The student news of St. Paul Academy and Summit School

The Rubicon

The student news of St. Paul Academy and Summit School

The Rubicon

The student news of St. Paul Academy and Summit School

The Rubicon

First job tips and tricks from employed students

LEARN & GROW. Jobs set teens up for success when they are older. It gives you social skills as well as customer service skills and opportunities with hands-on activity, senior Audrey Leatham said.
Zadie Martin
LEARN & GROW. Jobs set teens up for success when they are older. “It gives you social skills as well as customer service skills and opportunities with hands-on activity,” senior Audrey Leatham said.

There are plenty of reasons for teenagers to get a job. It can help teens save up for a car or college fund, or give them some extra cash to spend. But for many teens, jobs are difficult to find. Not only do many high school students have other commitments that take up time (like sports, homework, play practice, etc.), but there are limited opportunities for people with little to no work experience.
Senior Drew Barker recommends getting a job that is not overly complicated: “A suitable first job would be something that’s basic and allows you to get experience with interacting with customers.”
Senior Audrey Leatham said getting a job with a healthy environment is important. “I really like my boss and I think it’s a really good environment. It gives you social skills as well as customer service skills and opportunities with hands-on activity. Most people that are employed are in their teens, like college or high school. So it’s a nice environment,” she said.
Junior Harper Glass reciprocates the sentiment and recommends getting a job where other teenagers work or are present. She said, “The environment was I worked with all adults, a lot of older adults, and the customers were adults, too. So it was kind of an intimidating environment.”
Getting experience is extremely important when picking out a first job. It helps with resume-building and paving the road for future jobs. Hands-on experience helps individuals develop and refine teamwork and patience skills, fostering a deeper understanding of workplace practices and trends. Tailor each resume for each application, emphasizing experiences and skills that align with the specific job requirements.
To gain experience more easily, Barker says big industry jobs are the answer. “I would say the easiest jobs to find would be in a fast food area or a basic clerk job at Target or Walmart, and the hardest jobs to get would be where they aren’t expecting you to be a teenager,” said Barker.
It also helps to build a strong resume. Organizing information that could help land a job and clearly listing contact information is a great way to begin writing a resume. In the contact details section, include full name, phone number, email address and any online job searching profile. Students should focus on showcasing accomplishments and quantify their achievements whenever possible to display their impact.
In Leatham’s experience, curating her resume was hard because of all the options. She said, “My mother told me [my resume] was bad and that hurt my feelings. She did not like the format that I had it in. It’s kind of hard not knowing what to include because there are so many templates out there but just taking the time to do it and making sure it’s good and it’s something you’d want to get hired based off of. I’d say that’s kind of a time-consuming process.”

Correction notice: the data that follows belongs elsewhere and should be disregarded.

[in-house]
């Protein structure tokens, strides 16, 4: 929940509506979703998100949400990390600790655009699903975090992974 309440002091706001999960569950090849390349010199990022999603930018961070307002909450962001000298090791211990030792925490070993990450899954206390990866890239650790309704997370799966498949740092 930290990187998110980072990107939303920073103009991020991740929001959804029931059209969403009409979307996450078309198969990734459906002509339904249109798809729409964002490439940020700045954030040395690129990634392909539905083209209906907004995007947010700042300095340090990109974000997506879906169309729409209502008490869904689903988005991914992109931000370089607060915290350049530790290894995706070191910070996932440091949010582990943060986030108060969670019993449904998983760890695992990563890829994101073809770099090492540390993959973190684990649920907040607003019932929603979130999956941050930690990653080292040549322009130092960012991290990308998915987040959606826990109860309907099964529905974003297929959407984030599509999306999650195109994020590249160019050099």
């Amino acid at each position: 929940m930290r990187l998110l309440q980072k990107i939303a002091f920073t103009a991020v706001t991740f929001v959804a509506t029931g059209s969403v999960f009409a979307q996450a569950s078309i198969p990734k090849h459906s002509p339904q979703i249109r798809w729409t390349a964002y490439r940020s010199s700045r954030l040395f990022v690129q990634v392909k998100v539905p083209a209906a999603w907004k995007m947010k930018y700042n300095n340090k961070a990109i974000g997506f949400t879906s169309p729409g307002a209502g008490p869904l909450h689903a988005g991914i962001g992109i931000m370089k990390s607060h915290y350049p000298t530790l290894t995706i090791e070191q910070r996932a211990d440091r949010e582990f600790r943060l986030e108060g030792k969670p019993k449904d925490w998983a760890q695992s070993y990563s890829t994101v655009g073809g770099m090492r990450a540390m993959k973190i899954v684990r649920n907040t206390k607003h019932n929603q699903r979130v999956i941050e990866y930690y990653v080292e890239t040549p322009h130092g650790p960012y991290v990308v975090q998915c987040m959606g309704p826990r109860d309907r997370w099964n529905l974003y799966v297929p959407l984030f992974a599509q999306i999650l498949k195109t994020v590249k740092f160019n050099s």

My dad would quiz me on things that they could ask: what are your strengths? What are your weaknesses? Why do you want this job?

— Harper Glass

When adding references, Leatham said, “I have one job reference and I have my previous work experience there.” She used people she knew from cat sitting and her neighborhood who could attest to her responsibility.
As for the application process, Barker kept a few things in mind. He said, “Applying for [being a fast food worker] wasn’t that hard, but when you got to the interview it’s pretty nerve-wracking. But then once you get sat down, the questions are pretty basic and pretty straightforward. Like, what you’ve done so far, what you’re good at and what you’re bad at. They walk you through it.”
When preparing for the interview, Glass had her parents help. She said, “My dad would quiz me on things that they could ask: what are your strengths? What are your weaknesses? Why do you want this job? […] My mom helped me get ready for it and be less nervous.”
Both Barker and Leatham recommended using as much in-person time as possible during the application process. It ensures a full understanding of the job requirements and environment and helps employers get a more accurate assessment.
Having a job as a teenager is a big responsibility but can definitely be manageable for most. Having a job can be pivotal for personal and career development.

Leave a Comment
More to Discover
About the Contributor
Zadie Martin, Feature Editor
My name is Zadie Martin(she/her). I work as a Feature Editor for the RubicOnline. At school, I’m involved in book club and choir. I love to ramble about sci-fi and character building. I can be reached at [email protected].

Comments (0)

Comments are welcomed on most stories at The Rubicon online. The Rubicon hopes this promotes thoughtful and meaningful discussion. We do not permit or publish libel or defamatory statements; comments that advertise or try to sell to the community; any copyrighted, trademarked or intellectual property of others; the use of profanity. Comments will be moderated, but not edited, and will post after they are approved by the Director of RubicOnline.  It is at the discretion of the staff to close the comments option on stories.
All The Rubicon Picks Reader Picks Sort: Newest

Your email address will not be published. Required fields are marked *

This site uses Akismet to reduce spam. Learn how your comment data is processed.